Lisa Tiger recently celebrated the one-year anniversary of closing the purchase of her house in the Vista Bonita subdivision on the southwest side of Santa Fe.
Tiger, 49, says the space in her new home and her walkable neighborhood allows for exercise, a vital weapon in her battle against AIDS and Parkinson’s disease. She qualified to buy the house through the Housing Trust of Santa Fe with the help of a city mandate. For Tiger and her 10-year-old daughter Crickett, the two-story, three-bedroom home has been a welcome departure from the one-room studio they used to live in.
“I walk around this house and think, ‘How did this happen?’” Tiger says.
But in many ways, Tiger’s story is an anomaly to what many other low-income aspiring homeowners experience here.
In 2005, the city started enforcing what’s known as an “inclusionary zoning” housing ordinance that required at least 30 percent of all new home developments to be sold at low price points.
For all the big talk from local officials who tout the rules as a progressive affordable housing program, only 27 out of 181 proposed affordable homes have been built and sold under the “Santa Fe Homes” ordinance in the last nine years, according to the city’s own numbers.
Builders say that’s because the bottom dropped out of the housing market and made already onerous rules impossible. However, the city reports that previous regulations and housing plans, including the subsidized Tierra Contenta development, have made more than 3,300 houses, townhouses and apartments available to low and middle-income residents since the 1990s.
“I walk around this house and think, ‘How did this happen?’”
And Mike Loftin, executive director of the nonprofit Homewise, criticizes the city’s numbers for leaving out 519 affordable homes that were proposed under annexation agreements and meet the 30-percent threshold.
Still, the city numbers are among evidence cited by councilors who last month quietly and unanimously made a permanent change to the amount of so-called “affordable housing” that must be built in each new development. Meanwhile, Housing Trust Deputy Director Nellie Martinez says between 200 and 300 people are waiting to buy an affordable home in Santa Fe through her organization.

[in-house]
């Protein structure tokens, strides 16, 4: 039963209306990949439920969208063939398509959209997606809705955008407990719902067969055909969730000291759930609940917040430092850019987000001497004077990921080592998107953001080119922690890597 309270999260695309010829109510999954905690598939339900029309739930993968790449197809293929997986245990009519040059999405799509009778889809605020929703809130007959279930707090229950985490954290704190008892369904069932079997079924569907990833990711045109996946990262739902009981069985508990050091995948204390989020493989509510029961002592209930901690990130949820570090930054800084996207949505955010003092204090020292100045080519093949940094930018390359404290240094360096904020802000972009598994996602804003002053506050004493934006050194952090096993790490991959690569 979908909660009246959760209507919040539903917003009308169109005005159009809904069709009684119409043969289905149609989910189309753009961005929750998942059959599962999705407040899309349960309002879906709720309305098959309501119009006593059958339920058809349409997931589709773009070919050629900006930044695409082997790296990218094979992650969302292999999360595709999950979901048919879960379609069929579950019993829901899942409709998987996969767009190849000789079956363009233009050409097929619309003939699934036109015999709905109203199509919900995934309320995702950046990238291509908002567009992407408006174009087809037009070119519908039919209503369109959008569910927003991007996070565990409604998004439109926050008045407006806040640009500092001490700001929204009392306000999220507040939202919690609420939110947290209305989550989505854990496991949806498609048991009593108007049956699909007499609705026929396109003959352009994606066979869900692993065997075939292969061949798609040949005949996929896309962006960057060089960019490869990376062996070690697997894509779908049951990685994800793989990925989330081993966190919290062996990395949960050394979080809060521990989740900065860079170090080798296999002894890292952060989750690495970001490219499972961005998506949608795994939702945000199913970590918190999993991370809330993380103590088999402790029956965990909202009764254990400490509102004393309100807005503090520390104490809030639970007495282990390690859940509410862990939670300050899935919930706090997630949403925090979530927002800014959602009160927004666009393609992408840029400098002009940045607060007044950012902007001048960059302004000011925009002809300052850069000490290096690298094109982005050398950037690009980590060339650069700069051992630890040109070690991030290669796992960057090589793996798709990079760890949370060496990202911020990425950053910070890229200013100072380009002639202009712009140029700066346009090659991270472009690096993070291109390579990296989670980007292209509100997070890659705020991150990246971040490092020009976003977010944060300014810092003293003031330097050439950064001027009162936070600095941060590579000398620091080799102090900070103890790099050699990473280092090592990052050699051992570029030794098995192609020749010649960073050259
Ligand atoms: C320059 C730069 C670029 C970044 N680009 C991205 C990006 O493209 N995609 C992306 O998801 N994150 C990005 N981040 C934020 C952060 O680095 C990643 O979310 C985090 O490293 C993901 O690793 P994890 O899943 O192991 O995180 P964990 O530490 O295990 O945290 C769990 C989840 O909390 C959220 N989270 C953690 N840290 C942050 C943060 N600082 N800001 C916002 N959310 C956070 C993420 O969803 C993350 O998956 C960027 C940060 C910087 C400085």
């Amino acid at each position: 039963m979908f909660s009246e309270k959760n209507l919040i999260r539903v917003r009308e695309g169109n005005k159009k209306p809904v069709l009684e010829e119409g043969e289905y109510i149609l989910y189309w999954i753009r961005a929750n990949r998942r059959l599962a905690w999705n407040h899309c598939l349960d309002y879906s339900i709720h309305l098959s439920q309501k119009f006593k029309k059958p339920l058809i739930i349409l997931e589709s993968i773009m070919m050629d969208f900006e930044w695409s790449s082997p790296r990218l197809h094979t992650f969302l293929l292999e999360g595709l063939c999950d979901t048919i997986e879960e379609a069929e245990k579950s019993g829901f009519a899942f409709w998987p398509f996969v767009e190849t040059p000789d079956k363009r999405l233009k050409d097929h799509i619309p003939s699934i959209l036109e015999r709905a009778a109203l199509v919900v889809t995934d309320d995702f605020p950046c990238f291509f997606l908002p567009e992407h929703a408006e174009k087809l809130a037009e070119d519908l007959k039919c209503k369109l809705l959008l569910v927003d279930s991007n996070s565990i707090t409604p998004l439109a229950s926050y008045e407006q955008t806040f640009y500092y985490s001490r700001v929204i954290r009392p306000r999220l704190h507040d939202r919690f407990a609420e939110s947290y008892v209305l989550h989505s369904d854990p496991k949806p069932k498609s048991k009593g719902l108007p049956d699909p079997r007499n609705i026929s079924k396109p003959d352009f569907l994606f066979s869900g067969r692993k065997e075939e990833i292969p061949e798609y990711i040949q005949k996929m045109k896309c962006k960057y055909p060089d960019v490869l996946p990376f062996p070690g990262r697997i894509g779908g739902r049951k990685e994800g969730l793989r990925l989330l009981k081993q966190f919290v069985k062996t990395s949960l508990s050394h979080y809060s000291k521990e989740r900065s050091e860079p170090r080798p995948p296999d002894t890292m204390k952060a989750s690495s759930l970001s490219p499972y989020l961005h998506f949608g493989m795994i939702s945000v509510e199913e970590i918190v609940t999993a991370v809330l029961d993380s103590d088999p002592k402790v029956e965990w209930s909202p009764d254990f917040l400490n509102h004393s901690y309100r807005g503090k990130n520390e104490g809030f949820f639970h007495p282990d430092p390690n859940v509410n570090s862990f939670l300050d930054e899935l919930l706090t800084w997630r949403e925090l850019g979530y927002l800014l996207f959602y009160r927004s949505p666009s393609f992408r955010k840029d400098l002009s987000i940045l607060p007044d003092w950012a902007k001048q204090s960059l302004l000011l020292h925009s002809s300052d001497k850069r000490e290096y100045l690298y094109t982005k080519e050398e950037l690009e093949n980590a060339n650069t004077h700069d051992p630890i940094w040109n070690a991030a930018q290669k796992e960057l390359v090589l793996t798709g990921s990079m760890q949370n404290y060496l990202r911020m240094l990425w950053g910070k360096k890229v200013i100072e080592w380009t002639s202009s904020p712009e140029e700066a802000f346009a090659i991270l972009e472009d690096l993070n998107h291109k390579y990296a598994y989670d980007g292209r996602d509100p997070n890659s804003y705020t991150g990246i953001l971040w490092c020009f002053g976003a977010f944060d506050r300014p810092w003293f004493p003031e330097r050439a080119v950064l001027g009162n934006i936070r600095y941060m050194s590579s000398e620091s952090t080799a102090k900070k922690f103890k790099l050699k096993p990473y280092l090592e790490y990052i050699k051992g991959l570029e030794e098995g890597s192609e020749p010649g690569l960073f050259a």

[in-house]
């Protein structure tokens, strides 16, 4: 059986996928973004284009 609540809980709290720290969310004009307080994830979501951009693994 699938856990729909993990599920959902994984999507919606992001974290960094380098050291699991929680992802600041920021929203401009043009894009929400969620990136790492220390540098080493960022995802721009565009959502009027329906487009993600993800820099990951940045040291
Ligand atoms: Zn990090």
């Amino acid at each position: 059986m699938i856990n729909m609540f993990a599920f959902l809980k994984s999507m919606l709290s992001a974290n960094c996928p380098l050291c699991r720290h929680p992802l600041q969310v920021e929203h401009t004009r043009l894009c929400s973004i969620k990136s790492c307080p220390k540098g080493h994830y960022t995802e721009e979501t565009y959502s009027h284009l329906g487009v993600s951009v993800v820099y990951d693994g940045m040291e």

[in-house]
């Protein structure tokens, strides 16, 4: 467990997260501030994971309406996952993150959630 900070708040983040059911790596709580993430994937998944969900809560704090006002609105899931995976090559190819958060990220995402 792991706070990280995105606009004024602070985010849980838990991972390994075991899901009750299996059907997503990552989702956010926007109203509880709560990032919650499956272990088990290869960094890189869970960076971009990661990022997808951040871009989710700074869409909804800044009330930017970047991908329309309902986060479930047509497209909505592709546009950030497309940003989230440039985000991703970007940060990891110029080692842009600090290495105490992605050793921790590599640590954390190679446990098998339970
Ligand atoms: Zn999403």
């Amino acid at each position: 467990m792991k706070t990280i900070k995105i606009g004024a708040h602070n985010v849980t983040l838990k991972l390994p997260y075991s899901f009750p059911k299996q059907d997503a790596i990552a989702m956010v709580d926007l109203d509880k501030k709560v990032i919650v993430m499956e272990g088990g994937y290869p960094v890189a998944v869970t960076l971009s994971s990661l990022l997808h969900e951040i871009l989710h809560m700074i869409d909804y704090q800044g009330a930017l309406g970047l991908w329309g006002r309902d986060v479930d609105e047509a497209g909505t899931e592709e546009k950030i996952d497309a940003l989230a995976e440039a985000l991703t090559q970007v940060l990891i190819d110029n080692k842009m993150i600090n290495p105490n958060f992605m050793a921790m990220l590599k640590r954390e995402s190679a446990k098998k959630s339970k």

The reason for the lull depends on whom you ask. Alexandra Ladd, the city’s housing special projects manager, mostly blames the gap on what the industry calls “the housing bubble.” When that lucrative cushion burst around 2007 and a broad economic downturn ensued, she says developers pulled the plug on building projects that weren’t predicted to earn much money.
But others contend that 30 percent affordable housing mandate was unrealistic from the start.
Daniel Werwath, a former housing trust program manager, argues that the passage of the homes program was the beginning of an “adversarial tone” between the city and the homebuilding industry.
“They crammed through the ordinance in 2005 without any developer input,” he says, noting that the city ordinance was written during “peak market conditions” in the housing industry.
The regulations required that for every three homes a developer built, one would have to be sold below its market value. A house with a market value of $175,000, for example, could be sold to a qualifying homeowner for $125,000.
But rather than subsidizing the remaining $50,000, the city requires the developer to simply eat the losses.
“[Profit] margins aren’t that high on most housing developments,” Werwath says. “I think the builders in town thought that was a punishment on some level.”
Ladd acknowledges the 30 percent number was modeled after similar ordinances in more expensive, higher density areas like San Francisco and downtown Chicago, where incomes are also higher than in Santa Fe.
But Loftin argues that the number wasn’t “pulled from the sky.” He adds that the requirement came from analysis of what it would take to maintain the city’s rate of home ownership.
The Santa Fe City Council responded to the stalled construction in 2011 by temporarily lowering the affordable housing requirement to 20 percent, set to return to the original rate in June. And last month, the governing body made the rule change in the homes program permanent.
The amendments to the ordinance also affect equity sharing between homeowners and the city. Under the old rules, a homeowner would have to repay a housing subsidy according to the percentage of the home’s value.
For example, if a homeowner originally bought a house worth $175,000 for $125,000, and its value jumped to $250,000 by the time of sale, they would owe the city $75,000 instead of $50,000. The new ordinance allows homeowners to repay only the dollar amount of subsidy they received when they first bought the house.
Many in the home-building industry testified in support of the changes at the city council meeting last month. Werwath, for his part, says he sees the changes as an evidence of “the city working as a partner rather than an overseer” of the housing industry.
But whether they have the power to revive a sluggish industry is another question. Sharron Welsh, executive director of the Housing Trust, says there has recently been “increased production for modest homes, but nothing like 2005.”
Loftin, who spoke against lowering the 30 percent requirement at last month’s City Council meeting, argues that the city can’t lose focus on giving low-income people like Tiger the opportunity to own homes.